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  3. The Monty Python/Gilliamesque video was annoyingly cute. Like the video, the scent itself contained "everything but the kitchen sink"...complicated, but not in a good way. I suppose the advertising was truthful in that respect! There was so much blogosphere hype about this one when it came out, I admit my expectations were probably too high....
    -Marla

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    1. Cutesy, yes, but a bit of fun quirk doesn't go amiss in an industry that is usually pretty humorless and cliched.

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  4. The ad featuring the perfumer could have been worse. It could have featured Duchaufour in a partially unbuttoned shirt, riding in a limo with a bored model. Or shirtless, holding a bottle of Sartorial and gazing seductively past the camera. That said, I haven't tried Sartorial, but I will, next time I have the chance.

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    1. You're right, it came out a few years ago, at the start of that whole "Rock Star Perfumer" lunacy, and BD was certainly the poster boy for that. So now you have me feeling grateful for the quirky Gilliam cartoon! The perfume itself seems to get mostly good reviews; my grumpy opinion above seems to be in the minority. I wonder if it sells well?

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    2. Ha-ha, Melissa! Maybe it's for the best that the skin featured in this clip was Duchaufour's nose.

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  5. Hi Katie,
    I would be much, much more likely to try Sartorial based on your great review than from watching the Penhaligon's video. Though it does sound like Sartorial is a bit of a "throw back" in time, which the video also manages to convey.

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    1. Thanks Randy. I suppose where you're being thrown back to depends on who's wearing it.

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  6. I'm with Dan on this one. Sartorial is interesting and one can admire the idea of marrying a traditional masculine with modern synth notes. But I simply don't like many of the synth notes.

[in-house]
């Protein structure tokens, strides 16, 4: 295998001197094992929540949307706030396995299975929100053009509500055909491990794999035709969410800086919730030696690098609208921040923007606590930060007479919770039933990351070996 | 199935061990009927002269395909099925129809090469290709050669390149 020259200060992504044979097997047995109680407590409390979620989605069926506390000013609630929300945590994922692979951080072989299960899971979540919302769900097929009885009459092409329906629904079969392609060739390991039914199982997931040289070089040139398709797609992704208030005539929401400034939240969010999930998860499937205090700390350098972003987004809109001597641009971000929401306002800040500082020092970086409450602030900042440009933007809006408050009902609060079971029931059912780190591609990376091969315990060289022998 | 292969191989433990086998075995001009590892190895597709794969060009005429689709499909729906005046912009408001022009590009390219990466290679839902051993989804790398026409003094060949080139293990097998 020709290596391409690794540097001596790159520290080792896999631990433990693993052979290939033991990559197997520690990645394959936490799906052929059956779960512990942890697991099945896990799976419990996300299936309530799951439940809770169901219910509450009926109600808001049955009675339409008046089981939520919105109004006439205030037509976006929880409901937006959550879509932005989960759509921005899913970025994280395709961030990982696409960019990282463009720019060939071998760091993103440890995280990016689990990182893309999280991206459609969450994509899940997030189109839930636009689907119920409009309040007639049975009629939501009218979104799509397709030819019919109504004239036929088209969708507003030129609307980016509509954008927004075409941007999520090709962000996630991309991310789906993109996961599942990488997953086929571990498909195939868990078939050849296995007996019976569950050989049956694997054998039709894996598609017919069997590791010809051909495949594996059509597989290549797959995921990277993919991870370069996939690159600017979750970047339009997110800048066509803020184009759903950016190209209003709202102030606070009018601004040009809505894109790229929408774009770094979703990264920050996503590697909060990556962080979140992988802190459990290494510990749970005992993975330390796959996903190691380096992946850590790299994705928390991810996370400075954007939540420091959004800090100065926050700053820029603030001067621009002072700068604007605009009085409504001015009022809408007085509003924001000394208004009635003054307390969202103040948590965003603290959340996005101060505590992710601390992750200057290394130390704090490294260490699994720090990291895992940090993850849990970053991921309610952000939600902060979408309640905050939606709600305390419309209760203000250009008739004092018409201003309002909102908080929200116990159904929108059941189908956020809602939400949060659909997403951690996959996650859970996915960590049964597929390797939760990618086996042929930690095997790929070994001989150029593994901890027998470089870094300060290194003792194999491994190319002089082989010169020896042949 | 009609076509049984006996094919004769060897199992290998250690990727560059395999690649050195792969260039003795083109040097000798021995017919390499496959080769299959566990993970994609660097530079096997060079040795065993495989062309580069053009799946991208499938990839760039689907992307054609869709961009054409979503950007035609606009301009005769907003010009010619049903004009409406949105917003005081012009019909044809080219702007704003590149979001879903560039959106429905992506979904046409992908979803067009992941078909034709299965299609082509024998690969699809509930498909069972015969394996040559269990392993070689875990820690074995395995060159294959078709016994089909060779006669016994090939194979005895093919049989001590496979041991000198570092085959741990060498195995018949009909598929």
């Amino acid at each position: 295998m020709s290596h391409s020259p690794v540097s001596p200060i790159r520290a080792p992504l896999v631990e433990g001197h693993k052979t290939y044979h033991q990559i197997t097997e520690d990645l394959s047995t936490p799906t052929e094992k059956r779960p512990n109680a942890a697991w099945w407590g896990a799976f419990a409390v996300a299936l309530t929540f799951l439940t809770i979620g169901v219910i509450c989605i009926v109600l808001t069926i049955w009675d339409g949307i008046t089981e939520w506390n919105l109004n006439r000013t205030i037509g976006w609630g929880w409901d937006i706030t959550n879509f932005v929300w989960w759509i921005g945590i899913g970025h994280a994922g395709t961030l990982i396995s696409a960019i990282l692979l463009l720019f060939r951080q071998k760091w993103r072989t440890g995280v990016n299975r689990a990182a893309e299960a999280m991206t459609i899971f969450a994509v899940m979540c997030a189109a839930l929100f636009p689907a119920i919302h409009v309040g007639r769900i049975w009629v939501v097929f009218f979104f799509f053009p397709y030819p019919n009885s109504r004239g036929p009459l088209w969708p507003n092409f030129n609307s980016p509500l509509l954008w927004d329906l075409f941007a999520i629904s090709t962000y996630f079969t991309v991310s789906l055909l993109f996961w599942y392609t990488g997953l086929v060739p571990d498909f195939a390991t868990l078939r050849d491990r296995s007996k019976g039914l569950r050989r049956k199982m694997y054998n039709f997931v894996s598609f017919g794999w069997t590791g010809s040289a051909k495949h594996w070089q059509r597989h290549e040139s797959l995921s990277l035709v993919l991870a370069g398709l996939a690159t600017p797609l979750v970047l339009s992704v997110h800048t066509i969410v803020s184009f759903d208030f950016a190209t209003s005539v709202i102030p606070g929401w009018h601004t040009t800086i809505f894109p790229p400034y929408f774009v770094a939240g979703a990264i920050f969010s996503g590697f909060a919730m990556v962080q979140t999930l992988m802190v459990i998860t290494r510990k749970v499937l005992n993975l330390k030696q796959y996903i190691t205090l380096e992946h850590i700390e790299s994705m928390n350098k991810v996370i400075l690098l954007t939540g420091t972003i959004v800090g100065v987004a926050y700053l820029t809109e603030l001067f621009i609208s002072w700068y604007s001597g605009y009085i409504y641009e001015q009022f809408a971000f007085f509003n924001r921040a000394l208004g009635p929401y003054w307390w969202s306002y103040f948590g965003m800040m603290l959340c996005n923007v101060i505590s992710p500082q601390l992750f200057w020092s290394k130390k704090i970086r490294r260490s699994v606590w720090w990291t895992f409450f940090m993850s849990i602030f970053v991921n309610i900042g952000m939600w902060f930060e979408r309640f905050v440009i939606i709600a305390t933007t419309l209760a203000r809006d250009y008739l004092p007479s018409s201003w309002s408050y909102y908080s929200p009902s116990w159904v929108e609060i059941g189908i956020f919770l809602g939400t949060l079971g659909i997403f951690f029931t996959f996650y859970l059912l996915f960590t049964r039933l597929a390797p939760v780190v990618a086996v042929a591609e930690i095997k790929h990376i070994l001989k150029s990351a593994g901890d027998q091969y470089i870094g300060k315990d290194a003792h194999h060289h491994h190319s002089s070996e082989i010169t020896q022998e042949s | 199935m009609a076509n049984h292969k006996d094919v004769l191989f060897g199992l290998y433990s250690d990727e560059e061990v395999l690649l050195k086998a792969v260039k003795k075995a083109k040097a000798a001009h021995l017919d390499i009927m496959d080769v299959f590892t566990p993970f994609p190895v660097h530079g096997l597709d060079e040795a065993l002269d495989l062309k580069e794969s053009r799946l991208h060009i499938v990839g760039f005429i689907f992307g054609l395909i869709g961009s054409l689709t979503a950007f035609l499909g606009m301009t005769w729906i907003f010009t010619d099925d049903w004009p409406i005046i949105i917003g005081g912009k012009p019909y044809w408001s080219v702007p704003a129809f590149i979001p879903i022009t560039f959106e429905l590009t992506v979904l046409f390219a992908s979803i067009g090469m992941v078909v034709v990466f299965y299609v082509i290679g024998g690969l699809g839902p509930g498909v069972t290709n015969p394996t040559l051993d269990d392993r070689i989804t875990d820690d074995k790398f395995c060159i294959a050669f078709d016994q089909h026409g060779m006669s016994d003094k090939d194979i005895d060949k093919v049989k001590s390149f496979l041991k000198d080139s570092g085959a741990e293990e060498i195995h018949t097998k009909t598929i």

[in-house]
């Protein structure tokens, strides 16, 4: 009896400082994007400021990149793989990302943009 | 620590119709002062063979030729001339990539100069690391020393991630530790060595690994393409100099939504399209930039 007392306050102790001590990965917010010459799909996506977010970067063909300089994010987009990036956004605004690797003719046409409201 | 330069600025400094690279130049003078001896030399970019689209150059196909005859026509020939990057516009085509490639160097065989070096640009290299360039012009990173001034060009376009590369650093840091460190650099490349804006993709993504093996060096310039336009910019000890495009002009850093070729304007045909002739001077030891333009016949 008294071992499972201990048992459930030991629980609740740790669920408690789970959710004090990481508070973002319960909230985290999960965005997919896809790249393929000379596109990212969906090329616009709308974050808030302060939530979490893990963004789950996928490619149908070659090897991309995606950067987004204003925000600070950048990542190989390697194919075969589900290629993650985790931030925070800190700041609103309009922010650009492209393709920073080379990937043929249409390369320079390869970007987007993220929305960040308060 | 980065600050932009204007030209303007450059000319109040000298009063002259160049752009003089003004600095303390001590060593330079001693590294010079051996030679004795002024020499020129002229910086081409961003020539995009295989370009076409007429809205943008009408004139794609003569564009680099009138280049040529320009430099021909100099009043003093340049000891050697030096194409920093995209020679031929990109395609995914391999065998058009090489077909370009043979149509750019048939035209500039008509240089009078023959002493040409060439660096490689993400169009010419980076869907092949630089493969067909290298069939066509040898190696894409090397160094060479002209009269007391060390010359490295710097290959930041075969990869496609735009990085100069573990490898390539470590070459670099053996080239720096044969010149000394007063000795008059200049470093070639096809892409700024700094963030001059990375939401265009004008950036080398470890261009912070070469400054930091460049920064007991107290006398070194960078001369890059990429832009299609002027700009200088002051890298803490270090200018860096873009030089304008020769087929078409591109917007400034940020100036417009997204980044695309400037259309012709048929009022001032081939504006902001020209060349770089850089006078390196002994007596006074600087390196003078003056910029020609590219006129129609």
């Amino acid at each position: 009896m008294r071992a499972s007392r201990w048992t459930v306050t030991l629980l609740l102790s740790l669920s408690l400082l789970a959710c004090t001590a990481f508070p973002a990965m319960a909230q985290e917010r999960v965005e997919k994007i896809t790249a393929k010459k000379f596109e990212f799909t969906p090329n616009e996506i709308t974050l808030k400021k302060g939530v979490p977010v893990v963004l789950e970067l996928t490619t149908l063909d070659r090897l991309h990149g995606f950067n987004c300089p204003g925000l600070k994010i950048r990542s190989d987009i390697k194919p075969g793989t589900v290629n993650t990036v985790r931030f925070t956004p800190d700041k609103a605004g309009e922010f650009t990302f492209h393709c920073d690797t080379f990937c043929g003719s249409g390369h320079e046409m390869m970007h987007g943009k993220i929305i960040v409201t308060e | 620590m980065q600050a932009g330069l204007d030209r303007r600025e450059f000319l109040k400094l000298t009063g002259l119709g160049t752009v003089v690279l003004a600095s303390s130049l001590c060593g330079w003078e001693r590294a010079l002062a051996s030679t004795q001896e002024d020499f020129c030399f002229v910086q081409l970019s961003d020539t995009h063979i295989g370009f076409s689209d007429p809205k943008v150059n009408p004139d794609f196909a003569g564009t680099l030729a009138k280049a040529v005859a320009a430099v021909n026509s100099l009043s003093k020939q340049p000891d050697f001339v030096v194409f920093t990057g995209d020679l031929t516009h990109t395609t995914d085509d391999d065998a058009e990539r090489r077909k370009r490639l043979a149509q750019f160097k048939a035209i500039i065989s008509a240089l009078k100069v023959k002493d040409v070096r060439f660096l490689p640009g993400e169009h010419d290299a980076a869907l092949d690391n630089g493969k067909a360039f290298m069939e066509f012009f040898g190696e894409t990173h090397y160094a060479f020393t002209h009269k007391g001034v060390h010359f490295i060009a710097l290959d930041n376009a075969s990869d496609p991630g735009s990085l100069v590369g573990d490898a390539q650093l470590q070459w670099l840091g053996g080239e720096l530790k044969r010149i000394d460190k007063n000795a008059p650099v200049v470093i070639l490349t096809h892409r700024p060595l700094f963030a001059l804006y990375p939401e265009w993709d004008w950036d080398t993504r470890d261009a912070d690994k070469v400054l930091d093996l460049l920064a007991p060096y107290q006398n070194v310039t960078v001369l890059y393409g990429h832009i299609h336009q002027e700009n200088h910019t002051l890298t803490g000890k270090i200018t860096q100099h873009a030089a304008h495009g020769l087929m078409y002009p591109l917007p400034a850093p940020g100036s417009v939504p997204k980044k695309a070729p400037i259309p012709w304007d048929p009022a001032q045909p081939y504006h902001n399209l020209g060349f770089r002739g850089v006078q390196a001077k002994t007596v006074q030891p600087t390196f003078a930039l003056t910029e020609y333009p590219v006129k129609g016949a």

Penhaligon seems to be shaking up and producing a touch more innovative and experimental stuff, a welcome change from its old and frankly unimpressive lineup. I don't think they've yet produced anything I love, but at least they're moving in a good direction. The new ads are fun (and possibly better than the perfumes).

    cacio

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  7. Katie, please review Allure Sensuelle EDT and EDP- and how would you find it on a man ( I still adore it). If I layer EDT+EDP, I get almost the effect found in the extrait ( which I love and find it closer to the EDT- the EDT perfected- the EDP is rather incomplete- but it's still nice). I get in the summer a sexier Daim Blond, some patchouli from Coromandel ( but not as much vanilla and dirt) and a Black Orchid way in the background in the EDP.

    Also some nag champa/frangipani scent worth checking?

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    1. I've yet to explore Allure Sensualle - sounds like you've analyzed it down the the last molecule.

      For a nag champa perfume, aside from a cheap'n'cheerful hippie oil or the nag champa oil from Memoire Liquide, I get a nag champa hit from Intrigant Patchouli by Parfumerie General.

      For frangipani, there's Annick Goutal Songes. Going off the strictly frangipani track, my fave tropicals at the moment are Les Nez Manoumalia and Miller Harris La Pluie.

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    1. Sartorial isn't elegant. It's robust and rough around the edges.

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  9. What a great review, Katie! I was intrigued by the description of Sartorial and recently received a 1.5ml sample. However, maybe it was the way I applied it with the plastic dabber, but I could only smell strong shoe polish and incense. But when I poured the contents into an empty perfume bottle and sprayed it onto my skin instead of dabbing it... I could detect a lot more of the notes... it's like the fragrance came alive. I am still waiting for the drydown before I can decide whether I actually like it or not, (which is an oddity for me since I can normally say very quickly if I like a fragrance or not). :)

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    1. Yes, Sartorial is a grower. First impressions deceive.

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  10. Because of your wonderful review, I've just treated myself to a bottle of Sartorial...blind buy...Got a good deal on a 100 ml. Fingers crossed.Hilde

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  11. Aaaaaamd.....it has arrived! And I absolutely love it! Definitely the kind of scent I have been craving lately. *spritz,spritz* And my hubby likes it toooo ;) Hilde